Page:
HealthDay News — Young adult women who experienced child maltreatment are at higher risk for pain, according to a study published online Oct. 5 in PAIN.
Sarah J. Beal, Ph.D., from the University of Cincinnati College of Medicine, and colleagues assessed pain symptoms among young adult women with a documented history of child maltreatment (e.g., physical, sexual, or emotional abuse or neglect) compared with a matched group of women who did not experience childhood maltreatment. Child welfare records confirmed maltreatment. A total of 477 women were recruited between ages 14 and 17 years and were followed annually until age 19 years. They were recontacted as young adults (mean age, 24.8 years) and surveyed about pain.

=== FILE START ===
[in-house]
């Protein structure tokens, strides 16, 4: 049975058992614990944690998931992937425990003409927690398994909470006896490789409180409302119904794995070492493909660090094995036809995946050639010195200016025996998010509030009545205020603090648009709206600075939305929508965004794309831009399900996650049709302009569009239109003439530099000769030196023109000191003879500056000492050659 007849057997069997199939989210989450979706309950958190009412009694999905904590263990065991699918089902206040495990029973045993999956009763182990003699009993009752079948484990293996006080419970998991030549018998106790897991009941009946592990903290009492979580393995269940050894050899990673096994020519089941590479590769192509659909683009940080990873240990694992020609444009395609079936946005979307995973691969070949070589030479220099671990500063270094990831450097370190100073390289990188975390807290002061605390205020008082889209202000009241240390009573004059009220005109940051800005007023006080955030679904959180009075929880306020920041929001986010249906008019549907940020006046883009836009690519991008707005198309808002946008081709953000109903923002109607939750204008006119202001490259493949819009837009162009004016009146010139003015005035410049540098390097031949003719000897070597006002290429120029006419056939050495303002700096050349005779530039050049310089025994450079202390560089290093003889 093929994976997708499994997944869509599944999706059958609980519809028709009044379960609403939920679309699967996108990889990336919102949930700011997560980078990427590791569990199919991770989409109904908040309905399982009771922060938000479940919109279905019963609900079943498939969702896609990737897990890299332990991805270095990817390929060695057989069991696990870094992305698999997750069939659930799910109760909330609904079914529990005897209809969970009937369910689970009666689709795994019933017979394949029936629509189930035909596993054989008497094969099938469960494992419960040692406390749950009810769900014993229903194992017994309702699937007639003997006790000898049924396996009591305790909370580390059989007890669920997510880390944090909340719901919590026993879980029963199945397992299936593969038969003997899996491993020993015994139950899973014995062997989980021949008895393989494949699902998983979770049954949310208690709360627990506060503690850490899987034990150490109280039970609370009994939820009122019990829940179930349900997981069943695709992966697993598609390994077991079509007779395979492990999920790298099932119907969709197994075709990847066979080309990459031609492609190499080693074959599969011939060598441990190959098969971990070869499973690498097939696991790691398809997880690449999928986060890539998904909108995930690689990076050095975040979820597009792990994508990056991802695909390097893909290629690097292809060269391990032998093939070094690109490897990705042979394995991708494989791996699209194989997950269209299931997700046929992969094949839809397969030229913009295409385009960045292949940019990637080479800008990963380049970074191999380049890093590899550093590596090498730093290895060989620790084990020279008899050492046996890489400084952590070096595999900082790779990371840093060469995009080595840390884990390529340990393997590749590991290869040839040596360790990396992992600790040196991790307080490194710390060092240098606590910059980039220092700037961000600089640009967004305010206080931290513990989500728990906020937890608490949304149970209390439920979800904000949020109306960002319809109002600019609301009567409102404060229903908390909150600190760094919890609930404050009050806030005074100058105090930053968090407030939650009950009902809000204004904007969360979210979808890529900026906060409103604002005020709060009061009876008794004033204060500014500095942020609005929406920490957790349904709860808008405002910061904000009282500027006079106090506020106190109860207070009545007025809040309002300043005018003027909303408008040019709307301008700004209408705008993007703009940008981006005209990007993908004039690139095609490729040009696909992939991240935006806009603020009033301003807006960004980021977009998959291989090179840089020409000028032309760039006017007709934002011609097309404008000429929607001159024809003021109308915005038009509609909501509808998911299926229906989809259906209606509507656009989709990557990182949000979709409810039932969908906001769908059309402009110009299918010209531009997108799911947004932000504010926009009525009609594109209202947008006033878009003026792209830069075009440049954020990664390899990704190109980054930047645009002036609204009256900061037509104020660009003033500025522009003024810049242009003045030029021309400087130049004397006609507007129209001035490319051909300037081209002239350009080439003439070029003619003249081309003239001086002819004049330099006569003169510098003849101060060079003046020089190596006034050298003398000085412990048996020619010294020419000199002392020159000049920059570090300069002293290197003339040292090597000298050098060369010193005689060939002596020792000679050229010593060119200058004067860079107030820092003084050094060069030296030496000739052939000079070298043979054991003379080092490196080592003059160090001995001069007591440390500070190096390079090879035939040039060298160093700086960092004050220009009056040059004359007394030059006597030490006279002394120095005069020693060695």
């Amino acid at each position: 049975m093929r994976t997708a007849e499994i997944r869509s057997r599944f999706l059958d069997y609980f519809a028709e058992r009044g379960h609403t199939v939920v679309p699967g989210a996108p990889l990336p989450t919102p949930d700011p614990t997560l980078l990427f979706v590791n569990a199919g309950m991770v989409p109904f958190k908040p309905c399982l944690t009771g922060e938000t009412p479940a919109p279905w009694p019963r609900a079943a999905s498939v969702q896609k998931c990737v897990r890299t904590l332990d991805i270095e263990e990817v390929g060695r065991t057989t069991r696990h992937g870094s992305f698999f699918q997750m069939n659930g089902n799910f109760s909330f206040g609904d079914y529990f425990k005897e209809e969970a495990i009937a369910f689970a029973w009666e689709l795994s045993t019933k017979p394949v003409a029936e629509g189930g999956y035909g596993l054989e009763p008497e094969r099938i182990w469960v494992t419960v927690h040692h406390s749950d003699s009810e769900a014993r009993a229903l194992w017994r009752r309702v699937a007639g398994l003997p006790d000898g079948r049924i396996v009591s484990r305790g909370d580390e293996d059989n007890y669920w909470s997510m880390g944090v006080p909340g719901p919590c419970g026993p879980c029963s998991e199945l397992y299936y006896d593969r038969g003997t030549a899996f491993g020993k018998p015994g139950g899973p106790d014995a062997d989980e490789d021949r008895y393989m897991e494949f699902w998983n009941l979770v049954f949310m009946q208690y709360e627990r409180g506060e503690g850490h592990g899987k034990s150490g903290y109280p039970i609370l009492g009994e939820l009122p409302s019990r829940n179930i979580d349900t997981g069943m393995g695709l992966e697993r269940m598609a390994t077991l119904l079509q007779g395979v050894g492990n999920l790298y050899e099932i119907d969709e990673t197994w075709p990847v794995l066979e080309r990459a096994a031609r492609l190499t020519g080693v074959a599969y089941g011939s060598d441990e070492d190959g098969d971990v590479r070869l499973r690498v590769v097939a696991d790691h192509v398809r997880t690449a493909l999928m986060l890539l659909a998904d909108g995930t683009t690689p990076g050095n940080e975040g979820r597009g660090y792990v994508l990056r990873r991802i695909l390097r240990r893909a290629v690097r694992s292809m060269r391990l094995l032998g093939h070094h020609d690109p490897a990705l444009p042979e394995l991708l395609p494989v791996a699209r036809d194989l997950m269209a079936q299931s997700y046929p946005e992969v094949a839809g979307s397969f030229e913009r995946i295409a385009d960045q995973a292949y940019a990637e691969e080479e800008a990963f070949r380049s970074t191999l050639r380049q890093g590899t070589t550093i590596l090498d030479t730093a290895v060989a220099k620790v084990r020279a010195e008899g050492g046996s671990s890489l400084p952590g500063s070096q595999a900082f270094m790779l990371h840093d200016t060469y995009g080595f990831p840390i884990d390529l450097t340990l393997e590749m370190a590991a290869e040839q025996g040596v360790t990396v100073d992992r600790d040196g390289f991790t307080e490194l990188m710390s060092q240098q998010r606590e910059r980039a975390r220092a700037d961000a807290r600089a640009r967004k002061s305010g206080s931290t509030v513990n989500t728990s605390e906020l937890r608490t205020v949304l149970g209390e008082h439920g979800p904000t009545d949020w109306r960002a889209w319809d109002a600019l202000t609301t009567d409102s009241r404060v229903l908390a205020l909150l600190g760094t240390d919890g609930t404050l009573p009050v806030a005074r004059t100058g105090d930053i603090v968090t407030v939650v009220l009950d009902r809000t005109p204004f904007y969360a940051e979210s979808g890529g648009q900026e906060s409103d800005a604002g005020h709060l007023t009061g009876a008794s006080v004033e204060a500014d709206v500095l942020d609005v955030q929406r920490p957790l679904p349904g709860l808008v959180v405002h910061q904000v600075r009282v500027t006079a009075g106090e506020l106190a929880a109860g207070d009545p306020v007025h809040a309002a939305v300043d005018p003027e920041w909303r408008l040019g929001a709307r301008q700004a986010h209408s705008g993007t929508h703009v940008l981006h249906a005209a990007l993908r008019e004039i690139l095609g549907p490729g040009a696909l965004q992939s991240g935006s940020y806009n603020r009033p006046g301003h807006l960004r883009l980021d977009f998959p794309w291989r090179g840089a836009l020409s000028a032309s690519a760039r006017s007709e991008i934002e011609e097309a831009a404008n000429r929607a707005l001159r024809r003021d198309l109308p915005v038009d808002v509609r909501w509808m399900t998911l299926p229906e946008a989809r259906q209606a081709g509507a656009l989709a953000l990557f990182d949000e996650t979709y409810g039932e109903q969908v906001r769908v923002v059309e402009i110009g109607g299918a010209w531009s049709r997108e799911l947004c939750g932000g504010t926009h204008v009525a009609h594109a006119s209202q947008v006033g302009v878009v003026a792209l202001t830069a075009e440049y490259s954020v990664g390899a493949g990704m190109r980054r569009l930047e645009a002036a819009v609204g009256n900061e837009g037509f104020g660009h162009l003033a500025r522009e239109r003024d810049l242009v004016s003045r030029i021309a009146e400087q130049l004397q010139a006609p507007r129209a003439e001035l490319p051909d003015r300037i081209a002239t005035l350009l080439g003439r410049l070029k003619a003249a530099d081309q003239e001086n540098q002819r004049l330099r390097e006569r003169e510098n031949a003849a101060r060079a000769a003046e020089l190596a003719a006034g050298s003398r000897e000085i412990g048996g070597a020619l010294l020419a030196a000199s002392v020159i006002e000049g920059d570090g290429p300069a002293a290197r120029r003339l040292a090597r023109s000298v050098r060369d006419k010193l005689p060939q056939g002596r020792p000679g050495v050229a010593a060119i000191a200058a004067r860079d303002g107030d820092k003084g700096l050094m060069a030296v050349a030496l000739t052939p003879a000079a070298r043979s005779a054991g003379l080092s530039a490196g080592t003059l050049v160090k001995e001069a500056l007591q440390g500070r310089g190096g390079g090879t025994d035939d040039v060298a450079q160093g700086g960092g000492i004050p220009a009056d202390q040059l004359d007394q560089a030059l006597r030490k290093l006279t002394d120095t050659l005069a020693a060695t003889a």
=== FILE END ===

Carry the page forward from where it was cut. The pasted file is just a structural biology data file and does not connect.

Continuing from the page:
The researchers found that as adults, women who had experienced child maltreatment reported higher rates of pain in the previous year (88 percent of maltreated youth versus 78 percent in the comparison group). They also reported higher pain intensity and a greater number of pain locations and were more likely to experience pain in the previous week than nonmaltreated women. The effects of maltreatment on pain were partially explained by adolescent posttraumatic stress. Posttraumatic stress syndromes during adolescence were associated with pain in adulthood and more widespread pain.
“By intervening to address stress symptoms and poor coping following maltreatment, we may be able to reduce the impact of maltreatment on young adult health sequelae — at least for pain,” Beal said in a statement.